The possibility of a Starbucks coffee shop joining the “Gateway to the North End” at Cross Street Plaza has reignited the discussion of chain establishments in the North End. While some, such as the two Hanover Street 7-Elevens and Salem Street’s Peet’s Coffee, seem to be accepted by the community, others like the attempted Pinkberry on Hanover Street can’t survive alongside the local shops.

There are no “anti-chain” laws for the North End, but if it were up to you, would you ban chain establishments in the neighborhood? Vote in our poll and add your comments in the section below.

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Note: Web polls are not scientific, representing only those readers who choose to vote.

20 COMMENTS

  1. Can that be done legally? I know smaller places can do this, but this is an entire town ban, where they control zoning and police. I remember one town in northern NJ that wanted MacDonald’s out. They wouldn’t allow the golden arches and every time some customer dropped a cup on the lawn, there was a police ready with a citation. They literally drove them out.

  2. Years ago the neighborhood groups were against chains and manages to keep a McDonald’s from coming here. When the two North End Dunkins closed ( where Batter Wharf is now and the one on Salem St ) the neighborhood banned together to keep a Dunkins from Hanover St. At that time the zoning board had members who sided with the neighborhoods. Not sure that is the case these days.

  3. Certain chains are definitely acceptable, however not necessarily supported. Starbucks on the other hand (with it’s 5+ individually owned competitors), not so much….& I’m sorry but if you think Starbucks has a place in the North End then this neighborhood isn’t for you.

  4. How can you say do should we ban chains we currently have two 7/11’s, one Starbucks on Commercial, again Peet’s Coffee what is another Starbucks although I am not a Starbucks drinker to be honest I’d love Dunkin Donuts sorry folks.

    • Dunlin donuts tried to REOPEN on Hanover Street but was fought by neighbors on Hanover Street and they won, The franchise owner even had someone design the interior and got permission from Dunkin Donuts corporate to change the colors to fit into the North End . They still were rejected. ( lots of private $ involved in that battle if I recall correctly). Starbucks on Atlantic Ave is not the gateway to the North End. The landlord of the building where Peets is located signed the lease with Peets without the neighborhood hearing about it until it was too late. People (including me) need to show up at the neighborhood meetings about this and other issues.

    • The CEO of Starbucks is committed to turning it into a public restroom facilty. This will be a handy pitstop for people visiting the North End.

  5. New businesses, like liquor licenses and zoning variances, should be evaluated on a case by case basis to determine if they provide a benefit to the residents, not a money making opportunity for outside investors. I think most North Enders are glad we have a CVS in the neighborhood, and miss the TruValue Hardware store. For those who need a Starbucks or Dunkin, I say walk down to Commercial or across the Greenway to Haymarket.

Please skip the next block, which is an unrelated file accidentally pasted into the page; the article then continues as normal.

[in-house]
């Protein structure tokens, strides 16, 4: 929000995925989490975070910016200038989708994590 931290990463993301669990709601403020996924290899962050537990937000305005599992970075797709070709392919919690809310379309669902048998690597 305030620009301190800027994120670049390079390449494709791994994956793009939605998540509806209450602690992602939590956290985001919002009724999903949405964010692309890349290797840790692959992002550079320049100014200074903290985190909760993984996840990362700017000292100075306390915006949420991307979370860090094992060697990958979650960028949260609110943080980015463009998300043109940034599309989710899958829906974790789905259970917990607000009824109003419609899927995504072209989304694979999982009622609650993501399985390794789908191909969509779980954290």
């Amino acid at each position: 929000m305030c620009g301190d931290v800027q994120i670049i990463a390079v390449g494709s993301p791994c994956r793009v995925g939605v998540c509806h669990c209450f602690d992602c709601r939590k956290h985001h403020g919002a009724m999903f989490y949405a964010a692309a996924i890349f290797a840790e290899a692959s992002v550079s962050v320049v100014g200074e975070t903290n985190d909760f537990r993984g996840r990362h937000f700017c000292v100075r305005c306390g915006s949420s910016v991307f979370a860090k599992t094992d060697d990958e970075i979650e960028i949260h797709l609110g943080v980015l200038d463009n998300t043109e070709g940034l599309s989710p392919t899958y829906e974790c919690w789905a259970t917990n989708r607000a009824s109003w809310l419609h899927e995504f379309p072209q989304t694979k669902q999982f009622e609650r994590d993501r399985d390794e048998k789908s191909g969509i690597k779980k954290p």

6. As much as I appreciate polls, let’s make sure we are asking the property owners, the people who support this neighborhood for many years. The reason we bought here years ago is because if the feel and personality.
    There is Faneuil Hall, Seaport, Downtiwn Crossing and Copley. The chains are there. Specifically to resturnants and Starbucks, go ask the New Yorkers in “the virtually non exaistent “ Little Italy if they would make this yes decision again. Folks wake up, we live here because it is quaint, charming and unique. Let’s not loose our personality and history.

    • Bravo, Sandra!! New York City is an excellent example.

      I heard a tourist on Hanover Street not long ago stating, “This looks just like a movie set”. He was completely charmed.
      There is no neighborhood in America that has our unique character, “charm” and authenticity.

  7. Please, we love the North End and the cameraderie on the streets, the neighborhood coffee houses, the small produce market, the Panettiere. No chains.

  8. Chains damage our unique and historic neighborhood. Starbucks are everywhere. We don’t need one in the North End.
    I love their coffee, but I don’t want their intrusion.

  9. This maybe a fait accompli. Since there are several chains in the neighborhood, how do you say no to the next one. Charter Realty probably would care less whether the business is local or a chain as long as they bring money to the table. Also, gateway to the North End is a little subjective. If coming from Fanuel Hall, there is a sign on Atlantic and Cross in Columbus Park. Hanover St starts at City Hall and runs into the North End, no gate. If coming from Haymarket Sta, you see Pete’s first. It’s a high turnover location, so wait a few years to see whether they are still therre.

  10. People in this neighborhood are all phonies. Everyone claims they support local business and then when going bananas try’s to get a beer and wine license people make a spectacle out of it. Keep doing things like that and the whole neighborhood is going to be chains because no one is else is going to pay the rent. Liquor licenses around here go for 400K. You people are nuts.

  11. Just what we need,more people, more cars,more garbage… The north end is to crowded already and the weather isn’t even good…wait till the summer when you can not walk down Hanover street……No To Starbucks

  12. No one needs another Starbucks. This is a public company run by someone who thinks that he still owns it and takes political positions accordingly. Drain the swamp.

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